“(The deficit is now shrinking.)”

Those aren’t typos up there. That’s a quote from the excellent, long overdue piece by Michael Grunwald at Time. Recommended by (among others), Greg Sargent, Taegan Goddard and celebrated (I think) in this post at Paul Krugman’s blog, Grunwald really nails down what we’ve all been groaning about for years: the Republican party’s “defiance of reality.”

So now it’s out here, known, underlined, and filed. The next step is a series of hangings of members of the media who sustain their irreality and impose a sentence of ignorance on the general public.

Here’s how Grunwald begins:

It’s really amazing to see political reporters dutifully passing along Republican complaints that President Obama’s opening offer in the fiscal cliff talks is just a recycled version of his old plan, when those same reporters spent the last year dutifully passing along Republican complaints that Obama had no plan. It’s even more amazing to see them pass along Republican outrage that Obama isn’t cutting Medicare enough, in the same matter-of-fact tone they used during the campaign to pass along Republican outrage that Obama was cutting Medicare.

This isn’t just cognitive dissonance. It’s irresponsible reporting. Mainstream media outlets don’t want to look partisan, so they ignore the BS hidden in plain sight, the hypocrisy and dishonesty that defines the modern Republican Party. I’m old enough to remember when Republicans insisted that anyone who said they wanted to cut Medicare was a demagogue, because I’m more than three weeks old.

I’ve written a lot about the GOP’s defiance of reality–its denial of climate science, its simultaneous denunciations of Medicare cuts and government health care, its insistence that debt-exploding tax cuts will somehow reduce the debt—so I often get accused of partisanship. But it’s simply a fact that Republicans controlled Washington during the fiscally irresponsible era when President Clinton’s budget surpluses were transformed into the trillion-dollar deficit that President Bush bequeathed to President Obama. (The deficit is now shrinking.) ...Time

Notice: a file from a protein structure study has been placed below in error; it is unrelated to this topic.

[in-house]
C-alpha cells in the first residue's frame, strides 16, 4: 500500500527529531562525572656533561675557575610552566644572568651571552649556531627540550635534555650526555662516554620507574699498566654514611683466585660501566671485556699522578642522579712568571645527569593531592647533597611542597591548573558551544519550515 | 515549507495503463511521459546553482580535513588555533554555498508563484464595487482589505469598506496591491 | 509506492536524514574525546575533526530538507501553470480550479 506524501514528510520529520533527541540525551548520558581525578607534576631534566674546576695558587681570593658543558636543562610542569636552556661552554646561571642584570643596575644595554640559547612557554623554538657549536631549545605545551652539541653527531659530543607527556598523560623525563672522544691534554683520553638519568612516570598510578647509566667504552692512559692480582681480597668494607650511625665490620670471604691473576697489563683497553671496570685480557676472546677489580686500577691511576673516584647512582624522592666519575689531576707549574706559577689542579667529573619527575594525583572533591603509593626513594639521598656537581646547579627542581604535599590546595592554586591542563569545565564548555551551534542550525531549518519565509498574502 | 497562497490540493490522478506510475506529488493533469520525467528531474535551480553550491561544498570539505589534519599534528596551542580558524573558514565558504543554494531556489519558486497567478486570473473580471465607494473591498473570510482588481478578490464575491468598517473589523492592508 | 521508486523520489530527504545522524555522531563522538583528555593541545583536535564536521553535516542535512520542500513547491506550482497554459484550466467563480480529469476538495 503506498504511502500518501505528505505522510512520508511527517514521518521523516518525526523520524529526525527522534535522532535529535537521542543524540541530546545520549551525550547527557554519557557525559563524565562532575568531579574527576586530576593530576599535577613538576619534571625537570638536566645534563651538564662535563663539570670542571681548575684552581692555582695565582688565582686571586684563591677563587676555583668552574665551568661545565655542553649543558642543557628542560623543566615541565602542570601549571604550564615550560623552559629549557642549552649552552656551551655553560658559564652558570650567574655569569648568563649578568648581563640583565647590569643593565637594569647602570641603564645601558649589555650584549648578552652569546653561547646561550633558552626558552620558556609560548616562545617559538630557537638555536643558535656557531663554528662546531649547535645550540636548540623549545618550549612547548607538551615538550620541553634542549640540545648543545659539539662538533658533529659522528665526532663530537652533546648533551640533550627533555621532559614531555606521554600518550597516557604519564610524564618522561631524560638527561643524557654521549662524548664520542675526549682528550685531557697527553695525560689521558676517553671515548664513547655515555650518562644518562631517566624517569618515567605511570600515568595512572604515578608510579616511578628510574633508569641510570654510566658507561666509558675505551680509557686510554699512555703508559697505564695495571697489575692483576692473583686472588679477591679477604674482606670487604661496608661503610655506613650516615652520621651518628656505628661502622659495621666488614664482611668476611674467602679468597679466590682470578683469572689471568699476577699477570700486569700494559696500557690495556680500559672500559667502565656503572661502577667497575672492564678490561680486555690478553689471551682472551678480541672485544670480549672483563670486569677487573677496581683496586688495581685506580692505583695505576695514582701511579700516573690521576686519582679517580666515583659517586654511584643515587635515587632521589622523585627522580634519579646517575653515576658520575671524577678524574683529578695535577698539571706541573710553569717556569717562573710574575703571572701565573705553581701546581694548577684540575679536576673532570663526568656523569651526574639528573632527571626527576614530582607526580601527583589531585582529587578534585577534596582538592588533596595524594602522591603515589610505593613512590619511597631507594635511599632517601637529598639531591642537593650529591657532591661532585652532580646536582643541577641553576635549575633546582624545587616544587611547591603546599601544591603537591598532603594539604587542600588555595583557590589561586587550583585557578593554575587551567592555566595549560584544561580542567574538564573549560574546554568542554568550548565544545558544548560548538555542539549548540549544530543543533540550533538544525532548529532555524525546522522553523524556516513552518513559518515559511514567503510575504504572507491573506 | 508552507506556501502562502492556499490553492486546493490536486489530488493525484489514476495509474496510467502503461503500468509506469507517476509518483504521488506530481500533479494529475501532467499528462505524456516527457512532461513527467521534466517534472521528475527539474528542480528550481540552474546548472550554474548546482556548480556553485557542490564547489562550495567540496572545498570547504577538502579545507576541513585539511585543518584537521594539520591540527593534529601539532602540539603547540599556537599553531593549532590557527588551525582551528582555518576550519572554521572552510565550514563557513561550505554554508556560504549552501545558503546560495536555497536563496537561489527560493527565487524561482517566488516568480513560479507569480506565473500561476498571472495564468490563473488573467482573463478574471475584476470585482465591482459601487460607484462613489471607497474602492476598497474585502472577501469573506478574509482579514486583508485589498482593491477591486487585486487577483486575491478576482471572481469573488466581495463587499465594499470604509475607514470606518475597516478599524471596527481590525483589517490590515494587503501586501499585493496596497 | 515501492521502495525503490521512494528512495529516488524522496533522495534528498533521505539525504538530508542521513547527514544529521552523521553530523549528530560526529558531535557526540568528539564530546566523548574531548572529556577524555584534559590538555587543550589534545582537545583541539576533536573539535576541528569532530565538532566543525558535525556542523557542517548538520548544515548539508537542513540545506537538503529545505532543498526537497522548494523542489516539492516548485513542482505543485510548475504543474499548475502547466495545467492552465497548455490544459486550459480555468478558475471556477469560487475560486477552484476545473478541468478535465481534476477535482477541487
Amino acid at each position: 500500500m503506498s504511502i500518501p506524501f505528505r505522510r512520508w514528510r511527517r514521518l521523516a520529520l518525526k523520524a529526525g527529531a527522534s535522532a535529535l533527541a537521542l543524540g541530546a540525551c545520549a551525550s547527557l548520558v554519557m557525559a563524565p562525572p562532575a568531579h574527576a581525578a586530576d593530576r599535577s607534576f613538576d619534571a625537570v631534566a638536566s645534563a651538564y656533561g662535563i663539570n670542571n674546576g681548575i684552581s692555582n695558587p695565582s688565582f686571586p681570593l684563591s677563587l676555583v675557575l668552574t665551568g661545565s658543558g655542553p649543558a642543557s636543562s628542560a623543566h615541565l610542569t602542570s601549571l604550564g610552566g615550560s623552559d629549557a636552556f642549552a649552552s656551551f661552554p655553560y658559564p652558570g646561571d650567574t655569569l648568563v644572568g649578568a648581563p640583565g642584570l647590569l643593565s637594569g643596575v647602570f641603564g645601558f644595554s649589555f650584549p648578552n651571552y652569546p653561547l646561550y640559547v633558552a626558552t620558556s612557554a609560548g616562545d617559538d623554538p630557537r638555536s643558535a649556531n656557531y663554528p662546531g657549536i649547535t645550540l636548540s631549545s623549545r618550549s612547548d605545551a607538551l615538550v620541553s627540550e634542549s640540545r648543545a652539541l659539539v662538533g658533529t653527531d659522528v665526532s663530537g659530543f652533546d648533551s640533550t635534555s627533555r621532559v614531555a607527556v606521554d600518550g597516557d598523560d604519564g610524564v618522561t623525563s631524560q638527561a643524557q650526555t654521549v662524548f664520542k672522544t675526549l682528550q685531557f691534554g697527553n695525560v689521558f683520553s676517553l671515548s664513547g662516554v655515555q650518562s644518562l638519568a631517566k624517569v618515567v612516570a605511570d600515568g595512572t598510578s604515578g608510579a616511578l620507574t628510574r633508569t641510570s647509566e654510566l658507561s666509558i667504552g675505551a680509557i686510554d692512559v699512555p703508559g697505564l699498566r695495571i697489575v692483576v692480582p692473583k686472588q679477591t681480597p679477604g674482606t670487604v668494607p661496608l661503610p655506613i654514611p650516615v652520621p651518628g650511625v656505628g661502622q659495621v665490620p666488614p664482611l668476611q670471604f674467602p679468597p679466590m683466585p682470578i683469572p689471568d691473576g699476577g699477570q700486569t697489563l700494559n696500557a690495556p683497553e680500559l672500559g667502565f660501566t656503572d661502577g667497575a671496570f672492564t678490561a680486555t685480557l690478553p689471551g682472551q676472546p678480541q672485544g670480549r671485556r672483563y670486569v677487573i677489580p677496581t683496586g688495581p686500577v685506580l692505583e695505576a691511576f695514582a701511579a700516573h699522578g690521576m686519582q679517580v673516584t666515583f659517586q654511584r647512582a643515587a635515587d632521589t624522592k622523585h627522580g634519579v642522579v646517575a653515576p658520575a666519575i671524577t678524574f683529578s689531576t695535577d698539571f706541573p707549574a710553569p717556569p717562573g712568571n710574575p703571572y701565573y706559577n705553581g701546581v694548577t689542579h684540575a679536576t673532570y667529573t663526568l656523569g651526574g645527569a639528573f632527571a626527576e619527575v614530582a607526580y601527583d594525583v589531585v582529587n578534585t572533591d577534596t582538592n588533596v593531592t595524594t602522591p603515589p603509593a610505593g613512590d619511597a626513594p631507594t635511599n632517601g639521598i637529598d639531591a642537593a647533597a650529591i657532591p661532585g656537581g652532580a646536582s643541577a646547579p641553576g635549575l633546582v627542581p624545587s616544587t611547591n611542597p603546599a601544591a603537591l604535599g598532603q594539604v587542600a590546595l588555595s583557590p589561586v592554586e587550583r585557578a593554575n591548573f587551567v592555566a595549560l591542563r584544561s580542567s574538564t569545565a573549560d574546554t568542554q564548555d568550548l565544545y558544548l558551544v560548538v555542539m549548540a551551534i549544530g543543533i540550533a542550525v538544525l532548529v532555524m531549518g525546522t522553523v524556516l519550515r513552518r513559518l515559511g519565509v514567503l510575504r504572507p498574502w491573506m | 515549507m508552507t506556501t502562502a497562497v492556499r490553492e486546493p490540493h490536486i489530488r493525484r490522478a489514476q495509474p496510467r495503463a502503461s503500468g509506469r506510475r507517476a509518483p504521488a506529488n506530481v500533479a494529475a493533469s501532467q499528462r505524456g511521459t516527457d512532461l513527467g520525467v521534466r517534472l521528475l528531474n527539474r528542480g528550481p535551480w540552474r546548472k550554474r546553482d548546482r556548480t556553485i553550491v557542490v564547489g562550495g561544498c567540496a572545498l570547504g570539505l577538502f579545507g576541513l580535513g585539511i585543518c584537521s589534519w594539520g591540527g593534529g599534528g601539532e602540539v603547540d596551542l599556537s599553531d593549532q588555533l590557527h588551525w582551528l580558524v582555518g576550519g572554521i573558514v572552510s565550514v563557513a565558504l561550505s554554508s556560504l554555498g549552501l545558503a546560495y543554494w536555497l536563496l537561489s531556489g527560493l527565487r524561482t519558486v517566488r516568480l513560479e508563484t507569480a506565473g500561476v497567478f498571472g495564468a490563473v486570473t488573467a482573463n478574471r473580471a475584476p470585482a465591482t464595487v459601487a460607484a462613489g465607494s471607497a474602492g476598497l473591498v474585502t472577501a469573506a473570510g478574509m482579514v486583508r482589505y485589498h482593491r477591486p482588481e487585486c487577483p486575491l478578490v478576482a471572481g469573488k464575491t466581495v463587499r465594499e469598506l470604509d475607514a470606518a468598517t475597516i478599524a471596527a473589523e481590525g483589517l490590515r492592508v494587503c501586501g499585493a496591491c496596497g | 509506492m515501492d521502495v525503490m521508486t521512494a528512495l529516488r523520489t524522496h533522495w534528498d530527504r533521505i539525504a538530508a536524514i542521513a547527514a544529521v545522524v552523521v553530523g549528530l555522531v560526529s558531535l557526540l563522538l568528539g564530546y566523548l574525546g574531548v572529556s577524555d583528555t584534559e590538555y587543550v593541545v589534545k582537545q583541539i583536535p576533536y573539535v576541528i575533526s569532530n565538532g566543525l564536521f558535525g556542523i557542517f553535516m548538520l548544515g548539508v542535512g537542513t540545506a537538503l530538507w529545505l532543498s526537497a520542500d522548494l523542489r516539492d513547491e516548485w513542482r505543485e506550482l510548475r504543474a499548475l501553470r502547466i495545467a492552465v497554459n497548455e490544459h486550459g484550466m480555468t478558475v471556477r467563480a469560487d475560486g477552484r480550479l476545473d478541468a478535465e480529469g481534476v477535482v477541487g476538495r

So that’s a real start. Say it to yourself over and over again. “The deficit is now shrinking.” Chant it. Don’t let it go. You have my permission to take a break and chant “The fiscal cliff is bullshit,” too.

But then ask yourself why the Republicans want to poison us with bad medicine when the illness is curing itself. Are theydeliberate or feckless killers? Do they (as I suspect) have a reason to bring America to its knees, destroyed. (Why? Well, to rebuild the fruited plain and the city on the hill in their image using Koch money.)

If you read Krugman’s post on “epistemic closure” (I know, I didn’t either…), you are guaranteed to see the light. Unless you’re a Republican. In which case as Krugman says, “reality does have a way of making itself known, eventually, and the right really doesn’t know what to do when that happens.”

  

Author: PRAIRIE WEATHER

Share This Post On

6 Comments

  1. Keynesian stimulus used to be uncontroversial in Washington; every 2008 presidential candidate had a stimulus plan, and Mitt Romney’s was the largest. But in early 2009, when Obama began pushing his $787 billion stimulus plan, the GOP began describing stimulus as an assault on free enterprise—even though House Republicans (including Paul Ryan) voted for a $715 billion stimulus alternative that was virtually indistinguishable from Obama’s socialist version. The current Republican position seems to be that the fiscal cliff’s instant austerity would destroy the economy, which is odd after four years of Republican clamoring for austerity, and that the cliff’s military spending cuts in particular would kill jobs, which is even odder after four years of Republican insistence that government spending can’t create jobs.

    WOAH.

  2. Soooo … Where is the link with evidence the deficit is shrinking?

    Talk about bait-and-switch in headlines. Throwing out a game-changing statement like that without any evidence or data or any statement to say where its coming from, and using it to draw readers in to an unrelated partisan screed. This is blogging at its worst.

  3. Barky, I thought the same thing. I looked around the internet to try and find a corroborating article and couldn’t find one.

  4. I found a corroborating article without much effort.

  5. ok, i guess i must not have tried that hard. Thanks for the link. :)

  6. I found this, which is a much better graph. It is inflation-adjusted, but not as a % of GDP. I find the “% of GDP” measurement to be idiotic and involves fiscal legerdemain, the very thing that caused all this mess in the first place.

    http://www.davemanuel.com/hist.....states.php

Submit a Comment